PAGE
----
The Canada Revenue Agency is escalating their scrutiny of personal services businesses, and the consequences for breaching these tax rules can be severe. Find out what you need to know about the CRA’s campaign.
As more individuals and sole proprietors in Canada are choosing to incorporate, it has become essential to assess if the formed corporation is operating as a PSB and how that can impact the entity’s tax situation. The CRA is taking a closer look at the personal services business (PSB) rules that apply when:
- services are provided through a corporation, and
- the individual doing the work would be considered an employee if they provided the services directly
In some industries, such as the following, it is a more common practice for hiring companies to require individuals to incorporate in order to provide services:
- IT Consultants
If you register yourself as a corporation to perform services for a hiring business, you may be considered to be operating a PSB. This structure is sometimes referred to as an incorporated employee.
Among its activities in this area, the CRA presented a webinar in February 2022 and sent stakeholder emails to educate corporations and advisers about the rules and how to comply with them.
In a stakeholder email sent in July 2022, the CRA said they would be contacting Canadian businesses from June to December 2022 to ask for documentation about their payer/payee relationships.
Taxpayer participation in the program will be voluntary, although businesses that take part will be advised to ensure they correct any errors and comply with the Income Tax Act.
The campaign seems to focus on industries that commonly hire service providers who may operate a PSB, such as trucking, IT consulting, accounting, construction and catering – all of which are named in the CRA’s webinar.
As more CRA activity on this front is possible, this blog provides an overview of:
- the relevant PSB rules to consider
- some leading practices to consider for taxpayers that deliver services through a corporation
What is a Personal Service Business?
An individual who chooses to incorporate their business in order to provide services for one other company might be considered to be operating as a personal service business (PSB) by the Canada Revenue Agency (CRA). A PSB exists where the individual would be considered to be an employee of the hiring company if it were not for the existence of the corporation.
Tax Rates for PSBs?
The federal corporate tax rate is 38% and after the federal abatement of 10%, is reduced to 28%. PSBs are not eligible for the small business deduction, or the general tax rate reduction. Effective for the 2016 tax year and beyond, PSBs are subject to an additional tax of 5%, bringing their total federal corporate tax rate to 33%.
In addition to the federal tax, PSBs are also subject to provincial/territorial corporate tax rates.
For example, in Ontario, the current provincial corporate tax rate is 11.5%. Therefore, a PSB in Ontario will be subject to a total corporate tax rate of 44.5%. This includes both the 33% federal corporate tax rate and the 11.5% provincial corporate tax rate.
What Business Deductions are allowed from Income for PSBs?
If the PSB rules apply, the deductions that the corporation could claim when computing PSB income are limited to:
- salary paid to the “incorporated employee”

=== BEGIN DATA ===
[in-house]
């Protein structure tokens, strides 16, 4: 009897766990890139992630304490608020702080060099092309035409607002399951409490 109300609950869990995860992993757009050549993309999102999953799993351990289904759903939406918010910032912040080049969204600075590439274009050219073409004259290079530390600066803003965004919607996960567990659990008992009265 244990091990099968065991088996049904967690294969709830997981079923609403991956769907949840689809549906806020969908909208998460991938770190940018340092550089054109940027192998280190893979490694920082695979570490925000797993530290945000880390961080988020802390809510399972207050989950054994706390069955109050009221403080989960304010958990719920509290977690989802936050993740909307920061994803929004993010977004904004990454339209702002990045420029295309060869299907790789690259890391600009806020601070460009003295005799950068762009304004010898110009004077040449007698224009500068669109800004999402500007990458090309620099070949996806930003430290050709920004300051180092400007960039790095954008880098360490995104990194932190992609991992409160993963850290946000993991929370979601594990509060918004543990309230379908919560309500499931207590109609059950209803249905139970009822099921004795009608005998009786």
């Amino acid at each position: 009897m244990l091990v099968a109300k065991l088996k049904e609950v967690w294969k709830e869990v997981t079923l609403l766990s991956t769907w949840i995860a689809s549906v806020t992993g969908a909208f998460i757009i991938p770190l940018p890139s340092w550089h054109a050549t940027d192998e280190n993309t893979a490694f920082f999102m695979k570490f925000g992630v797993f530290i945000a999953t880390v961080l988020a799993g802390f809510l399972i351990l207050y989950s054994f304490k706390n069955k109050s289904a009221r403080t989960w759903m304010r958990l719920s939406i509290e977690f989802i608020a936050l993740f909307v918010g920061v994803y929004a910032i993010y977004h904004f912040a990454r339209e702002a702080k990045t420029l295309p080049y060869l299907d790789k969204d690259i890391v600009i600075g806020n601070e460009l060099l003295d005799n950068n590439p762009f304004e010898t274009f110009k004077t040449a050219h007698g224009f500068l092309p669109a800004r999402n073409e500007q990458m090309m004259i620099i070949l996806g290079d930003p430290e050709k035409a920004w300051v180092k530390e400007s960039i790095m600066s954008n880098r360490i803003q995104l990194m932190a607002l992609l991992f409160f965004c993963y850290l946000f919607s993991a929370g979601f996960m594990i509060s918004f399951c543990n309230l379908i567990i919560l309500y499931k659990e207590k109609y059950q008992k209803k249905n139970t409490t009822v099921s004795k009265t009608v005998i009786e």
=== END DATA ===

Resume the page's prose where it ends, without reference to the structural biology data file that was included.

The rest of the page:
- employment benefits for that individual
- expenses that would be allowed if the individual were a commissioned salesperson
- legal expenses incurred by the corporation to collect amounts owing to it
Other expenses would be disallowed even if they were paid to earn income.
When do the PSB rules apply?
The PSB rules generally apply when these four tests are met:
- the individual providing services, or a person related to them, is a specified shareholder of the corporation
- if the individual had provided services directly (i.e., without using a corporation), the individual would be considered an employee of the taxpayer (i.e., an incorporated employee)
- the corporation does not employ more than five full-time employees throughout the tax year
- the corporation’s income is from services performed by the provider on the corporation’s behalf
A specified shareholder is a taxpayer who owns, directly or indirectly at any time in the year, at least 10 per cent of the issued shares of any class of capital stock of the corporation or a related corporation.
Example of PSB
Peter is looking for a job. An Ontario-based trucking company (DEMO Trucking) offers him a 12-month contract position with full-time hours. The contract comes with the stipulation that Peter perform his services through a corporation.
Peter incorporates his business (729040 Ontario Inc.), for which he is the only shareholder and the only employee. 729040 Ontario Inc.’s only client is DEMO Trucking.
729040 Ontario Inc. bills DEMO Trucking for the services it performs, and it receives payment from DEMO Trucking for those services. 729040 Ontario Inc. either keeps the funds in the corporation or disburses them to Tam.
In this example, 729040 Ontario Inc. meets the conditions outlined in the Income Tax Act to be considered a personal services business because:
- Peter is a specified shareholder of 729040 Ontario Inc.
- Peter performs the work of an DEMO Trucking employee using their trucks, and were it not for the existence of 729040 Ontario Inc. Peter would be considered an employee of DEMO Trucking.
- 729040 Ontario Inc.’s sole income is from services performed by Peter (incorporated employee) for DEMO Trucking.
To Learn More About PSB and how it works, browse our Income TAX T1 and T2 Courses https://www.fintechcollege.ca/taxation/